William S. Rice

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William Seltzer Rice
William Seltzer Rice
William Seltzer Rice, 1906
BornJune 23, 1873
Manheim, Pennsylvania
DiedAugust 27, 1963 (1963-08-28) (aged 90)
Oakland, California
Resting placeManheim, Pennsylvania
EducationDrexel University,
University of the Arts
Alma materCalifornia College of the Arts
Years active1910–1950s
Known forWoodblock prints
MovementArts and Crafts Movement
Spouse(s)Susan Steel

William Seltzer Rice (June 23, 1873 – August 27, 1963) was an American woodblock print artist, art educator and author, associated with the Arts and Crafts movement in Northern California.

Early life and education[edit]

Born and raised in Manheim in Lancaster County, Pennsylvania, Rice grew up with his parents in his grandparent's home on Market Square that had been occupied by his family for four generations. His parents were John Rice and Sara Seltzer Rice. His grandfather, Samuel Rice, operated a carriage painting business in a shop at the back of the property. Interested in painting from a young age, William Rice set up a small studio in the corner of his grandfather's shop. He took occasional lessons from itinerant painters.[1]

After completing high school, Rice himself began teaching drawing, saving his money to attend art school in Philadelphia, where he lived with a cousin. He won an art school scholarship, and also got a job with the Philadelphia Times as a staff artist. He began studies in 1893 at the newly founded Drexel Institute, where Howard Pyle was among his teachers.[2]

Rice also attended classes at the Pennsylvania Museum and School of Industrial Art, now known as the University of the Arts. There, he began a friendship with Frederick Meyer, a German immigrant who later was hired as art supervisor for the Stockton public schools.



In 1900, Meyer hired Rice as an assistant art supervisor for Stockton public schools, and Rice relocated to Stockton, California.[2] By 1902, Meyer moved to San Francisco, and Rice was promoted to Meyer's job.[3] Rice began a personal exploration of scenic California, visiting Yosemite National Park in 1901 and Lake Tahoe in 1904. He also visited all of the Spanish missions in California.

In 1910, Meyer convinced Rice to relocate to the San Francisco Bay Area to participate more actively in the Arts and Crafts Movement, and Rice obtained a job teaching art for the Alameda public schools. He fraternized with members of the Berkeley Art Colony and contributed his block prints to their Exhibition of California Artists at the Hillside Club in 1911.[4]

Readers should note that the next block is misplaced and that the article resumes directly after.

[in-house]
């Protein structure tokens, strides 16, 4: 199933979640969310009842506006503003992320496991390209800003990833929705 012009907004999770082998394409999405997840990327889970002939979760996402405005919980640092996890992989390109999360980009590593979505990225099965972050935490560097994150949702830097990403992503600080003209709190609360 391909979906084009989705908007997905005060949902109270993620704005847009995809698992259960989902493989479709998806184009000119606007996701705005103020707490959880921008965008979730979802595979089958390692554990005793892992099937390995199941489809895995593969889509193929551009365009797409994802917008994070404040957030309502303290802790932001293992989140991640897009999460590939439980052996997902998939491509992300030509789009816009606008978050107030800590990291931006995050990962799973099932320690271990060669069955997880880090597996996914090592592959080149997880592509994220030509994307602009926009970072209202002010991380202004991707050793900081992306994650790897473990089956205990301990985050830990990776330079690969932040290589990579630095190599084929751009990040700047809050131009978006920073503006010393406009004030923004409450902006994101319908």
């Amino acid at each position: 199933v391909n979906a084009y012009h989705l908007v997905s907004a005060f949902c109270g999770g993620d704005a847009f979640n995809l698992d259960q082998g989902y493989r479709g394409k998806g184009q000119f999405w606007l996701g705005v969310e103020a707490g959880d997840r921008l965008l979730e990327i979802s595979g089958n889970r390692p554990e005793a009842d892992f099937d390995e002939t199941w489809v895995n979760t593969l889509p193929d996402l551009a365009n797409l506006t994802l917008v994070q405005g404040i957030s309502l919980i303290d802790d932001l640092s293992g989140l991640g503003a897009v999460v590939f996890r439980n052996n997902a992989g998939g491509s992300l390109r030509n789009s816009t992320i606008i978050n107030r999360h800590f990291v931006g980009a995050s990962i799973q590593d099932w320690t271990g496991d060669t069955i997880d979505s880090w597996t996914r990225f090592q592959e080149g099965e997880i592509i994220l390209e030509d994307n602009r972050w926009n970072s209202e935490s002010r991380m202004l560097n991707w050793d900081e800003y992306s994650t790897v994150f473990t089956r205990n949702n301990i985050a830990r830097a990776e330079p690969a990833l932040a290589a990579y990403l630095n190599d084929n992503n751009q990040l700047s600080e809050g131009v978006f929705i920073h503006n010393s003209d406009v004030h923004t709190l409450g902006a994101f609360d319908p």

woodblock print showing Robert Louis Stevenson's house in Monterey, California
R. L. Stevenson house - Monterey, 1915
woodblock print showing Half Dome in Yosemite National Park, California
Night - Yosemite, 1920
woodblock print showing the courtyard of Mission San Juan Bautista in California
San Juan Bautista, 1920 .
woodblock print showing a glacier in California's Sierra Nevada
Source of the Glacier, 1920.

Rice spent the rest of his professional career teaching art in the Alameda and Oakland public schools, including at Alameda High School, Fremont High School (1919–30), Castlemont High School (1930-40), and the UC Extension evening classes at University of California, Berkeley (1932–43).[2] He taught drawing and painting, as well as a variety of crafts, including metalworking and leather working.

Rice's friend Frederick Meyer had founded the School of the California Guild of Arts and Crafts, originally located in Berkeley and later in Oakland. After receiving accreditation, the school was renamed in 1936 the California College of Arts and Crafts and in 2003 became the California College of the Arts.[4] Meyer hired Rice to teach summer classes at his school and Rice was able to obtain his B.F.A. in 1929 from the School of the California Guild of Arts and Crafts.[2][5]

Fine art and commercial art[edit]

He began freelance writing and illustrating for Sunset Magazine.

In 1913, Rice studied design with Ralph H. Johonnot, an associate of Arthur Wesley Dow, who was an early advocate of color block printing in the United States. Rice toured Europe in the summer of 1913, visiting Chartres, Rothenberg and Venice.

In 1915, Rice married Susan Steel, and they honeymooned at Lake Tahoe, California. That same year, the Panama–Pacific International Exposition took place in San Francisco, and he was impressed by the Japanese woodblock prints he saw there.[5] He resolved to become a woodblock print artist. Instead of following the traditional Japanese team method, where an artist did an original painting, who then turned it over to a team of wood carvers and printers, he decided to take control of the entire creative process himself.

In 1918, Rice had his first major exhibition of wood and linoleum block prints at the Palace of Fine Arts in San Francisco, which was designed by Bernard Maybeck for the Panama Pacific International Exposition.[6]

Gump's in San Francisco was one of his leading dealers.[4] His work was displayed in the printmaker's exhibition at the 1939 New York World's Fair.[7]

Rice's artistic collaborators and influences included Pedro de Lemos, Elizabeth Norton, Roi Partridge, Gustave Baumann, Lorenzo P. Latimer, Norma Bassett Hall and the sisters Mary & Frances Gearhart.